Is the Ferguson Effect For Real?

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from TIME Magazine,

President Obama and the FBI director square off.

FBI Director James Comey is known for speaking his mind. The Republican once put his senior Justice Department job on the line by challenging President George W. Bush’s warrantless-wiretapping program. But it was still striking to see him suggest a link between the violent-crime spike in some U.S. cities and the heightened scrutiny of police in recent months. “I do have a strong sense that some part of the explanation is a chill wind blowing through American law enforcement over the last year,” Comey said during a speech at the University of Chicago Law School on Oct. 23. “And that wind is surely changing behavior.”

Comey was channeling a theory popular among police officials, beat cops and even big-city mayors like Chicago Democrat Rahm Emanuel who believe the backlash against police brutality, coupled with the ubiquity of smartphone cameras brandished by mistrustful bystanders, has made officers leery of interceding in situations apt to wind up on YouTube. “Officers are extremely cautious right now,” says Sergeant Delroy Burton, chairman of the police union in Washington, D.C., where homicides are up 45% in 2015. “Nobody wants to become the next guy in a viral video on the 6 o’clock news.”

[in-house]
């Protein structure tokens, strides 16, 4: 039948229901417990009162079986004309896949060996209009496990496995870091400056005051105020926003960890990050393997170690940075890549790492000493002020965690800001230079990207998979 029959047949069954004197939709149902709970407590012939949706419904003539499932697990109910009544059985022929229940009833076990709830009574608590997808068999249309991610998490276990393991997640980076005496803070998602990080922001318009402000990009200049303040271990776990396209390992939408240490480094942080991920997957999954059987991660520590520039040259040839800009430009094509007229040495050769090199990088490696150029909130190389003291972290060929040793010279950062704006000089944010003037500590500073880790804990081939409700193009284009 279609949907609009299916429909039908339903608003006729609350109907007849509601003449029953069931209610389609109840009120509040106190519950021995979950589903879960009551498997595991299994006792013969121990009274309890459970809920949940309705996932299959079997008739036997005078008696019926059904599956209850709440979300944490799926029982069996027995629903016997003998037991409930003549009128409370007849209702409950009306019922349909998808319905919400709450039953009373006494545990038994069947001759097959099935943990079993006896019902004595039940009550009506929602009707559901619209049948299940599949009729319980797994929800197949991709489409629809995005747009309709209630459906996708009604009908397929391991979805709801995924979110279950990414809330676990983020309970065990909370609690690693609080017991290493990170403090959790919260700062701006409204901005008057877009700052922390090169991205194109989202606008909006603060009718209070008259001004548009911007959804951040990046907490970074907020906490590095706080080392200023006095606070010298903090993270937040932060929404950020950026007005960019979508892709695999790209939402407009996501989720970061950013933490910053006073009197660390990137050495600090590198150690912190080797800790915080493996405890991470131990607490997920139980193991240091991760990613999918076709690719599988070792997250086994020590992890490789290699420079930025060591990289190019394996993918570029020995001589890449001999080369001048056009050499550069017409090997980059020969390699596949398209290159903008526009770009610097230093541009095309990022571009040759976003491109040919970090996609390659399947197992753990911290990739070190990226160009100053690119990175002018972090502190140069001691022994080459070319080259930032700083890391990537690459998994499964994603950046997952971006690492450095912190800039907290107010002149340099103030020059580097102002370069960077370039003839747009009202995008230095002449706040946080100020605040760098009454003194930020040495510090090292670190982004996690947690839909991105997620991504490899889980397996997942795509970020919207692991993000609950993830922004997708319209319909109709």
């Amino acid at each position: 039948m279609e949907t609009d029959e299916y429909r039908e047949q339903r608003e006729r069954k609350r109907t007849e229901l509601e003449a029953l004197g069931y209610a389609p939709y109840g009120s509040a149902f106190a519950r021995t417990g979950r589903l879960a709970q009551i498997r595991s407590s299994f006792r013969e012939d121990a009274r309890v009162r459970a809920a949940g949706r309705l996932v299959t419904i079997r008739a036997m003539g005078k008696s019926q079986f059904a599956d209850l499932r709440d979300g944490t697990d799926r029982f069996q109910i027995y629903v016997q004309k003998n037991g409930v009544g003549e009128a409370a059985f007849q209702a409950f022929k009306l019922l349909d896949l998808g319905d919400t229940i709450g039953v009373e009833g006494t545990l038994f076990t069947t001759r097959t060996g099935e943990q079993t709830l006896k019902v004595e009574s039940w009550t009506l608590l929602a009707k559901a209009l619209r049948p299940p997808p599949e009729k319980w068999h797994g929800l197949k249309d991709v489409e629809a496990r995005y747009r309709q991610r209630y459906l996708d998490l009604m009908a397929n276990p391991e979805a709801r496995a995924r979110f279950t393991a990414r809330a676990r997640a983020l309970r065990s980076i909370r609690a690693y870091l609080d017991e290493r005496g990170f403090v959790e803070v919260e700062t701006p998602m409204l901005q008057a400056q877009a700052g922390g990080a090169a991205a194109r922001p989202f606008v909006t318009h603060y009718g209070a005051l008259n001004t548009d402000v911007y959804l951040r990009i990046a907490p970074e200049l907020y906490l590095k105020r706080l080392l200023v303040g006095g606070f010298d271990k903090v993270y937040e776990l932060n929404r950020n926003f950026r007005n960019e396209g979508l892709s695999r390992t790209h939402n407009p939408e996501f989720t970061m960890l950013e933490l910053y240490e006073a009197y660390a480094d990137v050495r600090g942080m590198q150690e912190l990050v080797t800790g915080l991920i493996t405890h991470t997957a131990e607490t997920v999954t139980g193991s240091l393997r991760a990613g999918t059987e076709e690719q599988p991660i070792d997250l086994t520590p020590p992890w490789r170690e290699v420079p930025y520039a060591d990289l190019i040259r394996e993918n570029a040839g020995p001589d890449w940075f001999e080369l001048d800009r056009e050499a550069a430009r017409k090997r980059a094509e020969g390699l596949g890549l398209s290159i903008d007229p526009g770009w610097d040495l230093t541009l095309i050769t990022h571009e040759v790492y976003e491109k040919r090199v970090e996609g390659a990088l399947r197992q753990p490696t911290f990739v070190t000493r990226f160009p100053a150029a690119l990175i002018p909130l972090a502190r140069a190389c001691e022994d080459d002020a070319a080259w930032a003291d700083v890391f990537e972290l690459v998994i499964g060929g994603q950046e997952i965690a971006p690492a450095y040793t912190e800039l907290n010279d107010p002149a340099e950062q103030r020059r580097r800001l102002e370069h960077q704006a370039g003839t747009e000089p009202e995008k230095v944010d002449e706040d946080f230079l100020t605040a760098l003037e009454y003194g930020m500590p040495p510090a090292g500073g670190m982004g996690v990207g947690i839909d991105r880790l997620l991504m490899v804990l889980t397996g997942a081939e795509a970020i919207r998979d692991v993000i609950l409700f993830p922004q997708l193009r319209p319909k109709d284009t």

This phenomenon has been dubbed the Ferguson effect, after the St. Louis suburb where protests raged when a white police officer shot and killed an unarmed black man in August 2014.

Not everyone thinks so. Among the skeptics is President Obama, who has made criminal-justice reform a goal of his final months in office and has been waging that crusade more in public than in Congress. On Oct. 27, the President told a conference of police chiefs in Chicago that despite spasms of gun violence in cities like his hometown, violent crime nationwide is up just slightly from recent years and remains near 50-year lows. Obama disputed the idea that the difficulty of patrolling communities where officers face rampant distrust had driven police forces into a defensive crouch. “What we can’t do,” Obama said, “is cherry-pick data or use anecdotal evidence.”

Comey acknowledged that the Ferguson effect is just a theory. But his remarks rankled some officers, who perceived the suggestion that they might shrink from duty as an unintended slight.

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